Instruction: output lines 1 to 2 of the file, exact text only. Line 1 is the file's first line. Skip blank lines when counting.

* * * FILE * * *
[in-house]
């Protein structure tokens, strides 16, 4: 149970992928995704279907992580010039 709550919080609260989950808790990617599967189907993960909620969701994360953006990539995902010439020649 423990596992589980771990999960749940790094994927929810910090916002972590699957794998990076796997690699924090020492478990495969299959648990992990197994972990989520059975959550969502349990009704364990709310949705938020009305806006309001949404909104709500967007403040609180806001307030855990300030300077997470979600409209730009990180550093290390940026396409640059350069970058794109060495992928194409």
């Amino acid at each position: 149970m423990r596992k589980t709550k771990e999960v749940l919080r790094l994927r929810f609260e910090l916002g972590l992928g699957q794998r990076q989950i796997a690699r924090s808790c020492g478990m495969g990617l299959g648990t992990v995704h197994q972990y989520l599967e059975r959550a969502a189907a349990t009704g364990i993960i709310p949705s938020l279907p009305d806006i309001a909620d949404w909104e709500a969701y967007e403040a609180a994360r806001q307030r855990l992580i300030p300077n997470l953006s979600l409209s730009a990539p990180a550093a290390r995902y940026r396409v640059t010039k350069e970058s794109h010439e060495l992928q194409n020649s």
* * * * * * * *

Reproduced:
[in-house]
């Protein structure tokens, strides 16, 4: 149970992928995704279907992580010039 709550919080609260989950808790990617599967189907993960909620969701994360953006990539995902010439020649 423990596992589980771990999960749940790094994927929810910090916002972590699957794998990076796997690699924090020492478990495969299959648990992990197994972990989520059975959550969502349990009704364990709310949705938020009305806006309001949404909104709500967007403040609180806001307030855990300030300077997470979600409209730009990180550093290390940026396409640059350069970058794109060495992928194409």